Virginia Ironside's Dilemmas
Tuesday 21 February 2012
For three years I had an affair with a man living in our village. We're both married. Then I left my husband to go off with this man, but after a couple of months we both realised it was a mistake. I'm now back with my husband – happier than ever, oddly – but my ex-lover's wife is causing no end of trouble. I work in the village shop and last week she came in and threw a bucket of water over me. Sometimes she comes in and screams at me. My ex-lover says there's nothing he can do. And I'm too ashamed to go to the police. What can I do? Yours sincerely, Megan
Clearly if this furious woman ups the ante and starts coming into your shop with an axe, then I think you'd have to go to the police. Or if she comes in when there are other customers around – you say in your longer letter that so far she's only come in when you're alone – then I imagine the person who owns the shop would want to have a word with her. She'd be keeping customers away from the shop, and though she clearly has a gripe with you – a gripe which is perfectly understandable – she doesn't have a gripe with the shop per se.
Now, I say that her feelings are understandable. That doesn't mean to say I approve of them at all. She's clearly got pretty much out of control. But you're in a cleft stick here – only because most people would say that both of you have behaved or are behaving extremely badly. And if anyone compared whose behaviour was worse, you'd come out as the clear winner. OK, she shouldn't scream and throw water over you, but it's absolutely piddling behaviour compared with pinching her husband, having an affair with him for three years and then running off with him. You don't say whether her marriage is still intact, but if she's lost her husband because of you – or thinks she has – it's small wonder she's become unhinged.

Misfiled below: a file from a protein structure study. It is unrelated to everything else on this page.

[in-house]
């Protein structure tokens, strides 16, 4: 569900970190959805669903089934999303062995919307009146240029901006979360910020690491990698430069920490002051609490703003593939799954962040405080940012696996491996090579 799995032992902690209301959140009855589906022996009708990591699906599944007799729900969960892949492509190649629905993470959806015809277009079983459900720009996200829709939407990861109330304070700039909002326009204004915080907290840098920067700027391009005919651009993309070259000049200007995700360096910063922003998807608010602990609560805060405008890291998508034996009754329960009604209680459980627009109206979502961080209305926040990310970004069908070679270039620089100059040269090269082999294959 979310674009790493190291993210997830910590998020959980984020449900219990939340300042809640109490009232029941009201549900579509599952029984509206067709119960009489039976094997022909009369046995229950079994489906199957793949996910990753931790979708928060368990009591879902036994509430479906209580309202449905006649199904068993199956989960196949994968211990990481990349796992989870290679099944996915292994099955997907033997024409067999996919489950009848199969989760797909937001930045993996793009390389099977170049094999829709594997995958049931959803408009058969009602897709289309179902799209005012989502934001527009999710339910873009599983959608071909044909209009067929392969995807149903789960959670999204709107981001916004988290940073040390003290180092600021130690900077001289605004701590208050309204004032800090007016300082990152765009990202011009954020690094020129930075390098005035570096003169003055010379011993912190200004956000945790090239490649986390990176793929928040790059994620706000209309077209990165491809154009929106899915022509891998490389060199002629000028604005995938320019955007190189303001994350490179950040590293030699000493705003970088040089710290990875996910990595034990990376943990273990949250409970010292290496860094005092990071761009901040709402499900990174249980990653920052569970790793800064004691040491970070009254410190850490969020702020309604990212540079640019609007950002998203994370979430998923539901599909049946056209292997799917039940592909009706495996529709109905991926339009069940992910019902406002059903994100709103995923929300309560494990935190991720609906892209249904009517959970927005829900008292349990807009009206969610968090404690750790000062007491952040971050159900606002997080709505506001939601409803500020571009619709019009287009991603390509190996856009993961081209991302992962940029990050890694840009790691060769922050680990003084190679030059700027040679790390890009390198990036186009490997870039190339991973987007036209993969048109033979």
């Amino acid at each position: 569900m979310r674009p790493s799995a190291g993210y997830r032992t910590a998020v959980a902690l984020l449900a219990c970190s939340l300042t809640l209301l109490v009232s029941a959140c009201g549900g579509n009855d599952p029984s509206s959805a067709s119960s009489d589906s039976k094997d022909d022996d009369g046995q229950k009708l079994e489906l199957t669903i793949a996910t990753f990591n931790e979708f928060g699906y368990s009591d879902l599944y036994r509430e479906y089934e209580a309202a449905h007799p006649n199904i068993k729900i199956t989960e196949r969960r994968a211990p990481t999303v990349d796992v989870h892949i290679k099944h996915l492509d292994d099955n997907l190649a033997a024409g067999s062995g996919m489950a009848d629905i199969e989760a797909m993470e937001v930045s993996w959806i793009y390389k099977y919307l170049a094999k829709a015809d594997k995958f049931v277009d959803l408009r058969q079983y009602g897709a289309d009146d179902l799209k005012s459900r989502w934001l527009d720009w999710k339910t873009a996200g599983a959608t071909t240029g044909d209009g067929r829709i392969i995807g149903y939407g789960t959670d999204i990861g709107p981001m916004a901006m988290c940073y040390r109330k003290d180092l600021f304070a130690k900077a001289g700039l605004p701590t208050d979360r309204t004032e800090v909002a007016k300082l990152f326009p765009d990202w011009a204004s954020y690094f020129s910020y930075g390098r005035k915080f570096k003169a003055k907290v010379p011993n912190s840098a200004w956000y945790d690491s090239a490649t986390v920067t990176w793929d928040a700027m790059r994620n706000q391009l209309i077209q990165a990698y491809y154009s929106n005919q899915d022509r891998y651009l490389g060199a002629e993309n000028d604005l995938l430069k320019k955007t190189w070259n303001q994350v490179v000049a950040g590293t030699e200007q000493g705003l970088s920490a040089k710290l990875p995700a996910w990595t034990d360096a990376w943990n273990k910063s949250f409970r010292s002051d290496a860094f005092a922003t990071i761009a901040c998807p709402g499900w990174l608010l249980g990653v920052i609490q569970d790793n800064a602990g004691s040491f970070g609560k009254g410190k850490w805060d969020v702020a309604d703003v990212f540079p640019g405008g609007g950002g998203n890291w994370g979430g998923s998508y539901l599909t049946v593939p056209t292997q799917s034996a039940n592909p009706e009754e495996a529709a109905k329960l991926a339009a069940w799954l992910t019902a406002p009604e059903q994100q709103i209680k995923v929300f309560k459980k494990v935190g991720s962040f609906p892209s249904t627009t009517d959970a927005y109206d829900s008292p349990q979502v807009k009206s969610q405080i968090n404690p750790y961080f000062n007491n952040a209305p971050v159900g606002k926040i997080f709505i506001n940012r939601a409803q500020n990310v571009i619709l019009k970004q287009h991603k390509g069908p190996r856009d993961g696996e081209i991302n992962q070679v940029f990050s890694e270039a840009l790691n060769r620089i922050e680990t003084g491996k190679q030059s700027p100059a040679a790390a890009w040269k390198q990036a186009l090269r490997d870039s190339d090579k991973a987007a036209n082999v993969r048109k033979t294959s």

I would imagine that if you stick it out long enough – three months, say – the behaviour will gradually stop. But first I would take a long leave of absence from the shop. This action wouldn't only be to get away from the aggro, but also to give this woman the message that her behaviour is having some effect. That will make her feel a lot better.
If she continues to attack you, then I'd suggest meeting her, perhaps in a public place, so that you can offer her the most grovelling apology you have ever made. Don't try to shift the blame on to anyone else. Don't say, "But your husband made me think you weren't happy together," or "But your husband said you didn't want sex," or anything that takes away from your utter and abject contrition. Admit that it was an entirely selfish act, that you have behaved like a worm, that, indeed, most self-respecting worms would cut you dead in the street, with reason, and that you wish you could turn the clock back... etc etc etc.
She wants to make you suffer, so suffer. And show her you're suffering. And if she still won't give up, either go to the police or move.
Get a middle man
Megan should get the shop owner to intervene and perhaps act as an intermediary, as it is obviously harming his business. Failing the conciliatory talks either the other lady has to be banned from the store for disruptiveness or Megan has to find a new job. The other lady is in a rage because it appears Megan has had her cake and is very publicly eating it, which she is to a degree. With the intermediary perhaps the three of them can come to some arrangement.
Gurinder Singh by email
Feel the shame
Your ex-lover's wife is causing you to feel too "ashamed" to go to the police and I imagine that is exactly her motivation, to make you feel some sense of shame. You have had it all basically by wrecking her marriage, ruining her husband and now there you are every day in broad daylight in the village shop as if all is well again.
She will move on from this, I imagine, once she has made you suffer a little more. She also needs to be able to hold her head up in the village.
Chris by email
Next week's dilemma
Dear Virginia, I've been made redundant and my wife has just found a job. We need her to work so we can keep the house. So the idea is that she goes to work and I look after the children. But I am no good with kids. I love them, but I couldn't look after them like she does. They're eight, six and five. She says just give it a go, but I am frightened that I'll do something by mistake and there'll be an accident. I know some men like being house husbands, but I've been brought up to be the breadwinner. Do you think I can do it? Yours sincerely, Eric
What would you advise Eric to do? Email your dilemmas and comments to dilemmas@independent. co.uk, or go to independent. co.uk/dilemmas. Anyone whose advice is quoted will receive a £25 voucher from the wine website Fine Wine Sellers (finewinesellers.co.uk)
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